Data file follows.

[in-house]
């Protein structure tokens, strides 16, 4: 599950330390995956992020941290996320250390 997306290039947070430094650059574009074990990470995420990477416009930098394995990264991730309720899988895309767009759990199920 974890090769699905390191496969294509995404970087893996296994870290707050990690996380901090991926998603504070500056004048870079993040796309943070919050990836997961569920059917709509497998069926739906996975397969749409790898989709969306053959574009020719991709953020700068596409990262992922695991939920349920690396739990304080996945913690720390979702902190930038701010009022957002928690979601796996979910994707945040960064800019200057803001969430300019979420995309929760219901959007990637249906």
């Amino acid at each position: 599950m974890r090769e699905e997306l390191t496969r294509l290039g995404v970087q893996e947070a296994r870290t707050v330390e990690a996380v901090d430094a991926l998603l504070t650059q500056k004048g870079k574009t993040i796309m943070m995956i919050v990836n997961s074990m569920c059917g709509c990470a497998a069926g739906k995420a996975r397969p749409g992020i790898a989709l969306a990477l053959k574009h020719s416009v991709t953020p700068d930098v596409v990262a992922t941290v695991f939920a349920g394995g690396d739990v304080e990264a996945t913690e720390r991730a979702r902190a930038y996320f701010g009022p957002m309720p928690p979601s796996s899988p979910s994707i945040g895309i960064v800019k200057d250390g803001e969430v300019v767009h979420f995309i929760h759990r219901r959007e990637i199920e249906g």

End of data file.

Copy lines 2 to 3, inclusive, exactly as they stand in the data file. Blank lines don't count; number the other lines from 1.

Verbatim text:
């Protein structure tokens, strides 16, 4: 599950330390995956992020941290996320250390 997306290039947070430094650059574009074990990470995420990477416009930098394995990264991730309720899988895309767009759990199920 974890090769699905390191496969294509995404970087893996296994870290707050990690996380901090991926998603504070500056004048870079993040796309943070919050990836997961569920059917709509497998069926739906996975397969749409790898989709969306053959574009020719991709953020700068596409990262992922695991939920349920690396739990304080996945913690720390979702902190930038701010009022957002928690979601796996979910994707945040960064800019200057803001969430300019979420995309929760219901959007990637249906």
């Amino acid at each position: 599950m974890r090769e699905e997306l390191t496969r294509l290039g995404v970087q893996e947070a296994r870290t707050v330390e990690a996380v901090d430094a991926l998603l504070t650059q500056k004048g870079k574009t993040i796309m943070m995956i919050v990836n997961s074990m569920c059917g709509c990470a497998a069926g739906k995420a996975r397969p749409g992020i790898a989709l969306a990477l053959k574009h020719s416009v991709t953020p700068d930098v596409v990262a992922t941290v695991f939920a349920g394995g690396d739990v304080e990264a996945t913690e720390r991730a979702r902190a930038y996320f701010g009022p957002m309720p928690p979601s796996s899988p979910s994707i945040g895309i960064v800019k200057d250390g803001e969430v300019v767009h979420f995309i929760h759990r219901r959007e990637i199920e249906g």